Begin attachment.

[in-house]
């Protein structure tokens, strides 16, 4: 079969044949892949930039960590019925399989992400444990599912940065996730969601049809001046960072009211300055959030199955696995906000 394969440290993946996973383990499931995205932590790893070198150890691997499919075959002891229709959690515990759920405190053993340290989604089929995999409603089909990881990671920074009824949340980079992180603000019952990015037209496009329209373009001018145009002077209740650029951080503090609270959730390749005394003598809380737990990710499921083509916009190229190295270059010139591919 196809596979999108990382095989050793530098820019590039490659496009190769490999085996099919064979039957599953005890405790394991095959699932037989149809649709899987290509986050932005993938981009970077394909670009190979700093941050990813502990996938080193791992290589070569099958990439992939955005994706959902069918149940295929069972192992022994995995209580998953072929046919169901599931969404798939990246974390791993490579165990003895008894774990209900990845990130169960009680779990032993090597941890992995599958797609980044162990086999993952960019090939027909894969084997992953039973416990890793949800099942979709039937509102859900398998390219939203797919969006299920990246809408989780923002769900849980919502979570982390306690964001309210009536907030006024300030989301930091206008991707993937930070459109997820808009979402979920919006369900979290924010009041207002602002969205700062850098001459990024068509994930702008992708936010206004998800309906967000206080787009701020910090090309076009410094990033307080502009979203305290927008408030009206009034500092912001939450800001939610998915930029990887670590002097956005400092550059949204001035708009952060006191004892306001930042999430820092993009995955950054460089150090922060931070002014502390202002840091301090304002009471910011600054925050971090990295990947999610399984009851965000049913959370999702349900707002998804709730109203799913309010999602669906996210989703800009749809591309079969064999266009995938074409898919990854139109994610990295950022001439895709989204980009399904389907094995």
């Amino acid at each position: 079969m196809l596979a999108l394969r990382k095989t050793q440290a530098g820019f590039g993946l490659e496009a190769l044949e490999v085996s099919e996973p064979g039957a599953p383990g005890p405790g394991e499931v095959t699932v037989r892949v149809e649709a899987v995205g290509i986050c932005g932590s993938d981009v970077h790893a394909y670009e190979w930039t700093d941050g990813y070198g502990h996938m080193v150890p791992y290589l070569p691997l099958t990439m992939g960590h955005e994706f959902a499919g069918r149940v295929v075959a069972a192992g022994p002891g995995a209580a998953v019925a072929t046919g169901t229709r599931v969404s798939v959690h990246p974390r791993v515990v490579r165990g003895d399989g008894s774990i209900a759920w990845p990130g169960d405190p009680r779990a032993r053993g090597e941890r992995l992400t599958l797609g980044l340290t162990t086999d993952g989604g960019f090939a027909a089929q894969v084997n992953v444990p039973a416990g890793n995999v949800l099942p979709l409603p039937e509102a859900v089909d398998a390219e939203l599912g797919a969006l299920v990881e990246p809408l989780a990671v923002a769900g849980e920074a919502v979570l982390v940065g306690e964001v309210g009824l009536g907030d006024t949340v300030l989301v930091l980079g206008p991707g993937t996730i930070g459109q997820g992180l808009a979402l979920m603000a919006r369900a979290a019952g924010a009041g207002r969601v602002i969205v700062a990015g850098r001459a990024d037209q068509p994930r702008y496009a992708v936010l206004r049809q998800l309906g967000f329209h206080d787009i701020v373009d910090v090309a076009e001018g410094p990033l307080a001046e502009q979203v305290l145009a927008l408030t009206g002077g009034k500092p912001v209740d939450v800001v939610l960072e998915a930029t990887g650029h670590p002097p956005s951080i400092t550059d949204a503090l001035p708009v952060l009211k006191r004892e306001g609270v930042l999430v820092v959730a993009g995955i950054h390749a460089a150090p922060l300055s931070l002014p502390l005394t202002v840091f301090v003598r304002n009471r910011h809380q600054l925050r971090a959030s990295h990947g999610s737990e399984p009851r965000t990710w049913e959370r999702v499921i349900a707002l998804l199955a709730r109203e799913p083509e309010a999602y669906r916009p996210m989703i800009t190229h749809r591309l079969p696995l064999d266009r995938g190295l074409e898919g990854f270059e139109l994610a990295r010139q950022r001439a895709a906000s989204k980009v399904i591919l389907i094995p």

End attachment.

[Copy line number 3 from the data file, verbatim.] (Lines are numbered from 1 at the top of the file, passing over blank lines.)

């Amino acid at each position: 079969m196809l596979a999108l394969r990382k095989t050793q440290a530098g820019f590039g993946l490659e496009a190769l044949e490999v085996s099919e996973p064979g039957a599953p383990g005890p405790g394991e499931v095959t699932v037989r892949v149809e649709a899987v995205g290509i986050c932005g932590s993938d981009v970077h790893a394909y670009e190979w930039t700093d941050g990813y070198g502990h996938m080193v150890p791992y290589l070569p691997l099958t990439m992939g960590h955005e994706f959902a499919g069918r149940v295929v075959a069972a192992g022994p002891g995995a209580a998953v019925a072929t046919g169901t229709r599931v969404s798939v959690h990246p974390r791993v515990v490579r165990g003895d399989g008894s774990i209900a759920w990845p990130g169960d405190p009680r779990a032993r053993g090597e941890r992995l992400t599958l797609g980044l340290t162990t086999d993952g989604g960019f090939a027909a089929q894969v084997n992953v444990p039973a416990g890793n995999v949800l099942p979709l409603p039937e509102a859900v089909d398998a390219e939203l599912g797919a969006l299920v990881e990246p809408l989780a990671v923002a769900g849980e920074a919502v979570l982390v940065g306690e964001v309210g009824l009536g907030d006024t949340v300030l989301v930091l980079g206008p991707g993937t996730i930070g459109q997820g992180l808009a979402l979920m603000a919006r369900a979290a019952g924010a009041g207002r969601v602002i969205v700062a990015g850098r001459a990024d037209q068509p994930r702008y496009a992708v936010l206004r049809q998800l309906g967000f329209h206080d787009i701020v373009d910090v090309a076009e001018g410094p990033l307080a001046e502009q979203v305290l145009a927008l408030t009206g002077g009034k500092p912001v209740d939450v800001v939610l960072e998915a930029t990887g650029h670590p002097p956005s951080i400092t550059d949204a503090l001035p708009v952060l009211k006191r004892e306001g609270v930042l999430v820092v959730a993009g995955i950054h390749a460089a150090p922060l300055s931070l002014p502390l005394t202002v840091f301090v003598r304002n009471r910011h809380q600054l925050r971090a959030s990295h990947g999610s737990e399984p009851r965000t990710w049913e959370r999702v499921i349900a707002l998804l199955a709730r109203e799913p083509e309010a999602y669906r916009p996210m989703i800009t190229h749809r591309l079969p696995l064999d266009r995938g190295l074409e898919g990854f270059e139109l994610a990295r010139q950022r001439a895709a906000s989204k980009v399904i591919l389907i094995p």